Find Hamming Distance between two integers

Hamming Distance
Hamming Distance

In this lesson, we find the number of positions where the bits differ for the given input.

Introduction

In this question, we will find the number of positions at which the corresponding bits are different.

Problem Statement

Given integers x, y finds the positions where the corresponding bits are different.

Example 01:

Input: x = 1, y = 8
Output: 2
Explanation:
1   (0 0 0 1)
8   (1 0 0 0)
     ↑     ↑

Example 02:

Input: x = 12, y = 15
Output: 2
Explanation:
12   (1 1 0 0)
15   (1 1 1 1)
          ↑ ↑

Solution

We solve this using shifting operation and then we move to solve it in a more optimal way.

Bit Shifting

This approach is better as it takes O(1) time complexity. We shift the bits to left or right and then check if the bit is one or not.

Algorithm

We use the right shift operation, where each bit would have its turn to be shifted to the rightmost position.

Once shifted, we use either modulo % (i.e., i % 2) or & operation (i.e., i & 1).

Code

Hint: you can check if a number does not equal 0 by the ^ operator.

class HammingDistance {
  public static int hammingDistance(int a, int b) {
    int xor = a ^ b;
    int distance = 0;

    while (xor != 0) {
      if (xor % 2 == 1) {
        distance += 1;
      }
      xor >>= 1;
    }

    return distance;
  }

  public static void main(String[] args) {
    int a = 1;
    int b = 8;
    System.out.println("Hamming Distance between two integers is " + hammingDistance(a, b));
  }
}

Complexity Analysis

Time complexity: O(1). For a 32-bit integer, the algorithm would take at most 32 iterations.

Space complexity: O(1). Memory is constant irrespective of the input.

Brian Kernighan's Algorithm

In the above approach, we shifted each bit one by one. So, is there a better approach in finding the hamming distance? Yes.

Algorithm

When we do & bit operation between number n and (n-1), the rightmost bit of one in the original number n would be cleared.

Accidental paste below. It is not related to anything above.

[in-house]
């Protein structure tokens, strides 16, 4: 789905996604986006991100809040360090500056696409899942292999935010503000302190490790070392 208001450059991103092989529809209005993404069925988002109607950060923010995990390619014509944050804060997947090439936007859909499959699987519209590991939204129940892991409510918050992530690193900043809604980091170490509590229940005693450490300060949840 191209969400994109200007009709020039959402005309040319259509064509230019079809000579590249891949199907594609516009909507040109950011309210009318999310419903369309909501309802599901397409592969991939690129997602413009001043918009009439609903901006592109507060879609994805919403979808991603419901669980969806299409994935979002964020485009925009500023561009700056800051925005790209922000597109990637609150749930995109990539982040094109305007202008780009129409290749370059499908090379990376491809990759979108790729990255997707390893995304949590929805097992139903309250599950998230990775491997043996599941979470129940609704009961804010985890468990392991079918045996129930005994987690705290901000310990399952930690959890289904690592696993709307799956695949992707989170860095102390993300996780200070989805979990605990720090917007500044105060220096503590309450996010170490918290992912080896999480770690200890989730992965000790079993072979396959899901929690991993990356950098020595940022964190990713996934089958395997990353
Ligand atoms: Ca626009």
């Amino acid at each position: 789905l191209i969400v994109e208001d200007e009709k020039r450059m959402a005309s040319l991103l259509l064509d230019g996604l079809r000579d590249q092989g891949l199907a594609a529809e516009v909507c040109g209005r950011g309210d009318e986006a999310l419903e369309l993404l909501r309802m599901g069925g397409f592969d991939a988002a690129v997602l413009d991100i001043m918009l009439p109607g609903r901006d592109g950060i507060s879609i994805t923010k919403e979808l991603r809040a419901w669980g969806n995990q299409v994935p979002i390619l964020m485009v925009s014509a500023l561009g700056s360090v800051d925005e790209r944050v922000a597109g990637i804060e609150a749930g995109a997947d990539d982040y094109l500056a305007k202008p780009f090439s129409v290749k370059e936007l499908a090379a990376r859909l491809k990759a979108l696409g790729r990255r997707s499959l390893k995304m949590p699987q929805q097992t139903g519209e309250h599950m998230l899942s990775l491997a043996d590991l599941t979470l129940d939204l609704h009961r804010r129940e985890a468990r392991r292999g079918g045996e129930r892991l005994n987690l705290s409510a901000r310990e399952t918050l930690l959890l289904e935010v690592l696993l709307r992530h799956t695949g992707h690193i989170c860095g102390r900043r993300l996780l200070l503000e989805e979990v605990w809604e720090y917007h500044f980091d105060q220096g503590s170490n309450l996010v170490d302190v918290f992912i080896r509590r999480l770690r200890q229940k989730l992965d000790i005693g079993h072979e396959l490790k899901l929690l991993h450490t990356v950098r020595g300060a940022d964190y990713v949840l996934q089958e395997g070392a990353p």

n       = 40  => 00101000
    n - 1     = 39  => 00100111
----------------------------------
(n & (n - 1)) = 32  => 00100000   
----------------------------------

Code

Based on the above idea, we can count the distance in 2 iterations rather than all the shifting iterations we did earlier. Let's see the code in action.

class HammingDistance {
  public static int hammingDistance(int a, int b) {
    int xor = a ^ b;
    int distance = 0;

    while (xor != 0) {
      distance += 1;
      xor &= ( xor - 1); // equals to `xor = xor & ( xor - 1);`
    }

    return distance;
  }

  public static void main(String[] args) {
    int a = 1;
    int b = 8;
    System.out.println("Hamming Distance between two integers is " + hammingDistance(a, b));
  }
}

Complexity Analysis

Time complexity: O(1). The input size of the integer is fixed, we have a constant time complexity.

Space complexity: O(1). Memory is constant irrespective of the input.


Extras

If you are interested in mastering bit tricks, I've got a course that is loved by more than 300k+ developers worldwide.

You will learn how to solve problems using bit manipulation, a powerful technique that can be used to optimize your algorithmic and problem-solving skills. The course has simple explanation with sketches, detailed step-by-step drawings, and various ways to solve it using bitwise operators.

These bit-tricks could help in competitive programming and coding interviews in running algorithms mostly in O(1) time.

This is one of the most important/critical topics when someone starts preparing for coding interviews for FAANG(Facebook, Amazon, Apple, Netflix, and Google) companies.

To kick things off, you'll start by learning about the number system and how it's represented. Then you'll learn about the six bitwise operators: AND, OR, NOT, XOR, and bit shifting. Throughout, you will get tons of hands-on experience working through practice problems to help sharpen your understanding.

By completing this course, you will be able to solve problems faster with greater efficiency!! 🤩

Link to my course: Master Bit Manipulation for Coding Interviews.